Home insurers braced for sector-wide losses – and that's assuming we don't have a bad winter

 
Oliver Gill
Follow Oliver
Major Incident Declared As Storm Desmond Wreaks Havoc In Cumbria
Storm Desmond hit the UK in late 2015, causing an estimated £500m of losses (Source: Getty)

Home insurers' profits are set to slip into the red in 2018, and this is assuming there are no major weather events this winter, according to a report released today.

Profitability is to slide in 2017 with a home insurance sector average combined ratio – the proportion of losses and expenses as a proportion of premiums sold – of 99 per cent.

And such a ratio is set to rise to 101.7 per cent next year, analysis by accountancy firm EY revealed, meaning firms will begin to rack up average losses on every contract sold.

Home insurers are already grappling with falling premiums, with the average rate one per cent lower over the course of 2017, EY said. Last week, the gloss was taken off both Esure and Direct Line third-quarter results with poor home premium performance marring strong motor returns.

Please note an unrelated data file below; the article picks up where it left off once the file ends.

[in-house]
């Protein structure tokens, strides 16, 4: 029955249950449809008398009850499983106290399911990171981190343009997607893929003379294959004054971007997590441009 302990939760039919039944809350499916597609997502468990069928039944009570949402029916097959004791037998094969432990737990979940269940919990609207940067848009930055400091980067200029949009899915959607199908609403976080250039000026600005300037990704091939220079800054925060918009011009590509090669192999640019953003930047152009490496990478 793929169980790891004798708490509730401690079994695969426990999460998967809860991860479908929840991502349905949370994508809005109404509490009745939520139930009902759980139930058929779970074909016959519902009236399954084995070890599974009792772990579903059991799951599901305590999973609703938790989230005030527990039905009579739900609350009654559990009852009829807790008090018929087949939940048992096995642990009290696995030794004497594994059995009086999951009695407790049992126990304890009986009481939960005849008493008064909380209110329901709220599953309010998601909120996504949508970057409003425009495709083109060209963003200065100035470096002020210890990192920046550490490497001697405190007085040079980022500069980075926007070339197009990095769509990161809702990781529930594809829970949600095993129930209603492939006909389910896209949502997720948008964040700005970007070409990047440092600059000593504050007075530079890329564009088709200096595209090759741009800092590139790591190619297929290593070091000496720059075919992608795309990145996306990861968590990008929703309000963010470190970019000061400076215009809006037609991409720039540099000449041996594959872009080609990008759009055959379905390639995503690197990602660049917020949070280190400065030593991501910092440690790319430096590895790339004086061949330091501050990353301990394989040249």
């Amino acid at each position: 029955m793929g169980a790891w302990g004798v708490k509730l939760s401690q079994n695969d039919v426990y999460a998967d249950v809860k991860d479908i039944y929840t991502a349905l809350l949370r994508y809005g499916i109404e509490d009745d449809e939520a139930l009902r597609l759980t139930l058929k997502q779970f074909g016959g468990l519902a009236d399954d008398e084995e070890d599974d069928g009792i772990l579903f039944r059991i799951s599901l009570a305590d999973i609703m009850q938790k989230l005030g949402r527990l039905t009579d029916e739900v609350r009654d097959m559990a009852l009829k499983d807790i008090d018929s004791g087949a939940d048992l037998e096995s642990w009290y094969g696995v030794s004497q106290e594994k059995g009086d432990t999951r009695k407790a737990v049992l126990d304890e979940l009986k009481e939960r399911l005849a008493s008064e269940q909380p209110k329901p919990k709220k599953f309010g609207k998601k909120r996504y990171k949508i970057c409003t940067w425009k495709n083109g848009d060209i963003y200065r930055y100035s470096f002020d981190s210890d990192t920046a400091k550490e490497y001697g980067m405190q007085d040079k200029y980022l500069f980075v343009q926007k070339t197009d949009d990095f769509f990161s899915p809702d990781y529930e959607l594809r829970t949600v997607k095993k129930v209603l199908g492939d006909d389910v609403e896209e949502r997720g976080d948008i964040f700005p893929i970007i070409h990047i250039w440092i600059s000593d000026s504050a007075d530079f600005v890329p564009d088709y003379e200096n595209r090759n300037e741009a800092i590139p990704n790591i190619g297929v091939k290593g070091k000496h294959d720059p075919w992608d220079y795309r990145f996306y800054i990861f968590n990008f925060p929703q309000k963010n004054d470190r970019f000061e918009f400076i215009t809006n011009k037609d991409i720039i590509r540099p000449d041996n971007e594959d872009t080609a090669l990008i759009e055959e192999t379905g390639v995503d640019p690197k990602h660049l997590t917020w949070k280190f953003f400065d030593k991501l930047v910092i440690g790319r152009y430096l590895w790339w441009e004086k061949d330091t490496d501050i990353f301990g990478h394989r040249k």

Read more: Insurance tycoon books multi-million pound payday on Esure's record quarter

EY general insurance leader Tony Sault said:

The outlook for the next couple of years is looking challenging for home insurers – even if the UK isn’t hit with particularly damaging weather.

EY highlighted competitive pressures, rising claims and expense inflation are cutting into home insurers' margins.

“Competitive pressures are not just coming from the traditional players either. New digital entrants are transforming the status quo with the latest tech innovations, forcing established insurers to adapt and adopt new technologies in order to remain relevant," said Sault.

"Increasing investment in insurtech whilst having an impact on the bottom line in the short term has the potential to pay dividends in the medium-long term.”

Read more: Competition watchdog probes Comparethemarket's exclusive insurance deals

Related articles